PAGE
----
of Milnehill for payment of a hunder pond feu duty yearlie.
The third pairt lands of Dron for a certaine feu lykeways, and
the roume in fforgan called the Byrflet and am readie to feu


out more of any pairt of my estate except alleiiarlie the places
of my two special residences.

It may easily be beleeved that what with my busines and>^ 48.
transactions that doe daylie occurr and what with the working
men I have had att Castle Lyon sometimes feuer and some-
times a great many as att present there is, that I have had
verie litle spare time. I was never addicted to any kind of feild
sport save hunting allenarlie w^^ kind of Dogs I gott togither
of all sorts immediatlie after I cam from Ingland in the 1660
year of God as a plenisher must doe att first soon after I putt
of the worst and bred upon the best and verie speedily brought
my pack into a verie good and precise kind of running hounds,
and by crossing the breed now and then with some other choise
dog or bitch have continued the same kind of hounds from
the verie first to this verie time, neither did I ever find that
this sport does so much dammage to horses as it 's commonly
reproached w* and its like my children being so accustomed
with these hounds may obleidge me to keep them still, for I
beginn my selfe not to follow the sport as much as I was wont
to doe.

Now as is before writtin I remaind constantlie from the
sixtie yeare of God that I first took up house att Castle Lyon
till the yeare 1670, in so much, that dureing that whole space
My wyfe never saw Glammiss but once, not that I resolved
to continue still to neglect this the ancient seat of my familly,
whereabout the greatest parte of my estate lyes, but that being
quitt spoiled in both houses and nothing remaining but the
bare walls and haveing with great dificulty, trouble, and charge
gott togither as much as made Castle Lyon habitable, and not
being resolved to spoyl it by the frequent transporting thereof,
there we remained till some more was provyded then served
our turn att that place. And in the yeare 1670 we came here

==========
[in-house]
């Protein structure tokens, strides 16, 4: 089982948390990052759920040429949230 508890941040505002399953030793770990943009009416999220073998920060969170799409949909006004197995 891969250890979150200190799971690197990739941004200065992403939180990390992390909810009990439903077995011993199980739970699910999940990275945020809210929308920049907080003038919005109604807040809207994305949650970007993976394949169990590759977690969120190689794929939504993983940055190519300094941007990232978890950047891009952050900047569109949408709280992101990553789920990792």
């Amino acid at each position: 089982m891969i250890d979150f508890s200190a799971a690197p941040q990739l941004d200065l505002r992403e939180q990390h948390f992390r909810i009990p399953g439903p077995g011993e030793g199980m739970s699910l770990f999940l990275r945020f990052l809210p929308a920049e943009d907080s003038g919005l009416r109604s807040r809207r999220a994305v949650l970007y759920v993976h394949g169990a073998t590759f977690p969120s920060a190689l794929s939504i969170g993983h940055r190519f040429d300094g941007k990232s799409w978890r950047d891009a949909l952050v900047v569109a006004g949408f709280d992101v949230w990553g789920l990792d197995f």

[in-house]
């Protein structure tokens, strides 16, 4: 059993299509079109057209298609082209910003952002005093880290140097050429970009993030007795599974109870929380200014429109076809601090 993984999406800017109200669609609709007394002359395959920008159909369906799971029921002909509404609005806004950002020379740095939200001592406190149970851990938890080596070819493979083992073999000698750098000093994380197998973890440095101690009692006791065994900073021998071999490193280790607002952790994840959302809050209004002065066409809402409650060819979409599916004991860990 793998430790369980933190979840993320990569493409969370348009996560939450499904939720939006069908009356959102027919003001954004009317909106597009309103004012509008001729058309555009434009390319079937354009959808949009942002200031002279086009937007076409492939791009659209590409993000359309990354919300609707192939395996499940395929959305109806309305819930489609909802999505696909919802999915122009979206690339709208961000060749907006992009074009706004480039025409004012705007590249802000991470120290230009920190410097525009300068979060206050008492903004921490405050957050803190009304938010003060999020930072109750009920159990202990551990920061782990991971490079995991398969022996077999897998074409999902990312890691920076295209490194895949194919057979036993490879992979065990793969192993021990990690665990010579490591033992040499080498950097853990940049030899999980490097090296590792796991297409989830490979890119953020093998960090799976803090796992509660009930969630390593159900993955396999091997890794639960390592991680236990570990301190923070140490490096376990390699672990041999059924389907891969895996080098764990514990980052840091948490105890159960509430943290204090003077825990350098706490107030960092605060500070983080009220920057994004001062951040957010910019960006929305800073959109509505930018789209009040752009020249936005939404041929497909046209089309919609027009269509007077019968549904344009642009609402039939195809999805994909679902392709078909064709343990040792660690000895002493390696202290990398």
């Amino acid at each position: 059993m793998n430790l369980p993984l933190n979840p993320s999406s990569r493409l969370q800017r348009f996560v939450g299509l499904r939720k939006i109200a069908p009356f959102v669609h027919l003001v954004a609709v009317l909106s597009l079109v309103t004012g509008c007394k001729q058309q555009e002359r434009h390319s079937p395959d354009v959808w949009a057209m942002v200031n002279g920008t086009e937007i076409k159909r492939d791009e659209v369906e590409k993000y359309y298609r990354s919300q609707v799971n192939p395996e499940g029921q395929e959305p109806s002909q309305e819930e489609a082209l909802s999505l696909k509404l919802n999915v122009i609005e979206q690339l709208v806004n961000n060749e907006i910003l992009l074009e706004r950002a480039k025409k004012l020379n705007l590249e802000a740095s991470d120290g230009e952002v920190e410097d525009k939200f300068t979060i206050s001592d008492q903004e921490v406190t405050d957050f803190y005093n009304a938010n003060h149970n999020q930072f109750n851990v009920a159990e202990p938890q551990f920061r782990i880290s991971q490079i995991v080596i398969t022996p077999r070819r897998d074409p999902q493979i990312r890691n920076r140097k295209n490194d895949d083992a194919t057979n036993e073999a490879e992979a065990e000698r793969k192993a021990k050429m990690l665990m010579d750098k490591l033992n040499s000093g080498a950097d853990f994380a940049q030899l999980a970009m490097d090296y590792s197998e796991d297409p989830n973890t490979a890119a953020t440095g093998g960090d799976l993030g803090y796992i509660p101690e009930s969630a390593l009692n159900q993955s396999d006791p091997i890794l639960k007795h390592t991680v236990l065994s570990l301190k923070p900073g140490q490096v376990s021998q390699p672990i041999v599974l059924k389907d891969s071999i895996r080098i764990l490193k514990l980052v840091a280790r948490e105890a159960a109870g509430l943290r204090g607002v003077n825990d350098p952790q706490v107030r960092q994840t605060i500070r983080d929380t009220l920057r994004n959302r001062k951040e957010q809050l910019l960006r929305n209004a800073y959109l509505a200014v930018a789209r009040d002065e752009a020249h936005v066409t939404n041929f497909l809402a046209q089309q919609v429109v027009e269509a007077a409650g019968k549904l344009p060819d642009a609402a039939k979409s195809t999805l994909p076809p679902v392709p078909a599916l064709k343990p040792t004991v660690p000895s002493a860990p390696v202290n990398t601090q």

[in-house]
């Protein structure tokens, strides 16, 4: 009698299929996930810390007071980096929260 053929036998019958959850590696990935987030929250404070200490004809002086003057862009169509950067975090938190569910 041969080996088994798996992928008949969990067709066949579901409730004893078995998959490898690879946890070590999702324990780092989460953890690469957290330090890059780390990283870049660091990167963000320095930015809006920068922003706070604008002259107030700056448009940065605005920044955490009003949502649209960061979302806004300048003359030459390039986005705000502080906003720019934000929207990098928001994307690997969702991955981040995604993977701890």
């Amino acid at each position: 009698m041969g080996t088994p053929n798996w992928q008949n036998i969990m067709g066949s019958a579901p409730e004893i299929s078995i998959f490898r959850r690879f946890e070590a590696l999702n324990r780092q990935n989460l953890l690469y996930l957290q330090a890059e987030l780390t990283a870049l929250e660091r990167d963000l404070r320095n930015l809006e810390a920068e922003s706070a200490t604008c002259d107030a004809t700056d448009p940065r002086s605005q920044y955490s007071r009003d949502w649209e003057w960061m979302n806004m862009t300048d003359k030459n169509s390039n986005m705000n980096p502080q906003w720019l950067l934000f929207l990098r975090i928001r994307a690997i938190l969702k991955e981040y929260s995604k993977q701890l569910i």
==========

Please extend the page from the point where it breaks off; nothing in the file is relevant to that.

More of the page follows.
as new beginners where we past that winter and lodged our
selves all in that storry of the old house q^^ is on the top of
the great staircaice, for that storry was only glazed att that
time. The nixt summer being impatient to see the ruins of
the place, for the east wing of the house was no better then if
it had had no roofe att all, so I entered to work and gott on a
roof upon it after I had highted the walls of the great round


foi. 49. and erected two new litle geivels on the syd | wall making out
more lights in the second and third storry w*^^ are easie to be
knoun att this day by the newness of the work, putting out
the grats out of the windows of the third storry lykways witli
severall altrations of the contrivance within doors too tedious
here to sett doune. and whereas the third storry was cumsylled
above w*=^ sort of sylling is comonly a nest for ratts I gested it
over and gain'd rowms above within the roofe, highted the
staire of that syd of the house on turn, so that these roums
now above add not a litle to the conveniencie of our present
dwelling lodgeing the younger children and such of the wemen
servants as are of the best account who have private access by
a back stair to these roumes my wyfe maks use of her selfe.
To the syd of the house I have clapp'd to a new building w^^
answears to the three storrys and is covered with lead w*^^
platforme goes off the fourth storry, and is of great convenience
and use to us who live for the time in this syd of the house.

It is hardly possible by any descriptione w^^ I can now make
to give any impression e to my posteritie what the place was
lyke when I began first my reformationes for there remains
nothing of it but the great old house itself allenerly. The old
chattered and decayed trees w^^ surrounded the house, yet
there were not many, and the most of these that were, were
to the southward, a comon mistake of our ancestors whereas
reasonably any thickets or planting that are about any man^s
house ought rather to be upon the north, northeast, and north-
west, neither was the planting w^^ was here of any bounds
The whole planted ground not exceeding four aikers att most,
verie disproportionable to the greatness of the place with a
verie low wall of dry stone scarce sufficient to hold out any
beast There was but on entrie to the house w^^ was to the
southeast with an utter gate att no greater distance then much

foi. 50. about the place where the | bridge is over the ditch hard by the
round upon the corner of the gardin from w^^ to the inner gate
of the Court there was a Rasso,^ and a low wall such as I told
you off before in each syd till you com to the gate of the closs
or Court, where there was a bridge with a pend over a mightie

^ Probably ressault^ a French architectural term applied to a recessed erec-
tion. — Ed.

f OF THE \


^""^^ - =^5^^^^^ BOOK OF RECORD 39